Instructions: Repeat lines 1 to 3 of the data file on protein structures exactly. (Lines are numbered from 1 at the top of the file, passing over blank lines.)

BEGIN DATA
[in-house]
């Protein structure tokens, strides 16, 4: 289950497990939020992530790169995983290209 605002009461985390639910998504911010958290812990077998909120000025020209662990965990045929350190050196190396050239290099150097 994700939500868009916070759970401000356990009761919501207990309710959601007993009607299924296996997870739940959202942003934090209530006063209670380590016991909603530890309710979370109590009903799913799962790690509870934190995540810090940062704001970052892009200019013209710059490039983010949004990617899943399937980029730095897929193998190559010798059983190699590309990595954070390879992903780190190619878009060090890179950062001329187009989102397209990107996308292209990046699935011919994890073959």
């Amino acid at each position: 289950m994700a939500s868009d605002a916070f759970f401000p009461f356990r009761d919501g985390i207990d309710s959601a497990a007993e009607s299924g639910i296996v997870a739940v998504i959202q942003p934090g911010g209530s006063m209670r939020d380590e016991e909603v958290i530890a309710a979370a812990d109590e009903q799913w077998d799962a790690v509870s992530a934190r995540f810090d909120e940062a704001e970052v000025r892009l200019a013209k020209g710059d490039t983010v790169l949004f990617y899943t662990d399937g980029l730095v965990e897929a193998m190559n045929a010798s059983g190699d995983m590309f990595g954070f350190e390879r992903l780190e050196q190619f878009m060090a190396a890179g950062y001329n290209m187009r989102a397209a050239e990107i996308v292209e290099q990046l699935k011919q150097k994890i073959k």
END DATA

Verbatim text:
[in-house]
């Protein structure tokens, strides 16, 4: 289950497990939020992530790169995983290209 605002009461985390639910998504911010958290812990077998909120000025020209662990965990045929350190050196190396050239290099150097 994700939500868009916070759970401000356990009761919501207990309710959601007993009607299924296996997870739940959202942003934090209530006063209670380590016991909603530890309710979370109590009903799913799962790690509870934190995540810090940062704001970052892009200019013209710059490039983010949004990617899943399937980029730095897929193998190559010798059983190699590309990595954070390879992903780190190619878009060090890179950062001329187009989102397209990107996308292209990046699935011919994890073959």
């Amino acid at each position: 289950m994700a939500s868009d605002a916070f759970f401000p009461f356990r009761d919501g985390i207990d309710s959601a497990a007993e009607s299924g639910i296996v997870a739940v998504i959202q942003p934090g911010g209530s006063m209670r939020d380590e016991e909603v958290i530890a309710a979370a812990d109590e009903q799913w077998d799962a790690v509870s992530a934190r995540f810090d909120e940062a704001e970052v000025r892009l200019a013209k020209g710059d490039t983010v790169l949004f990617y899943t662990d399937g980029l730095v965990e897929a193998m190559n045929a010798s059983g190699d995983m590309f990595g954070f350190e390879r992903l780190e050196q190619f878009m060090a190396a890179g950062y001329n290209m187009r989102a397209a050239e990107i996308v292209e290099q990046l699935k011919q150097k994890i073959k």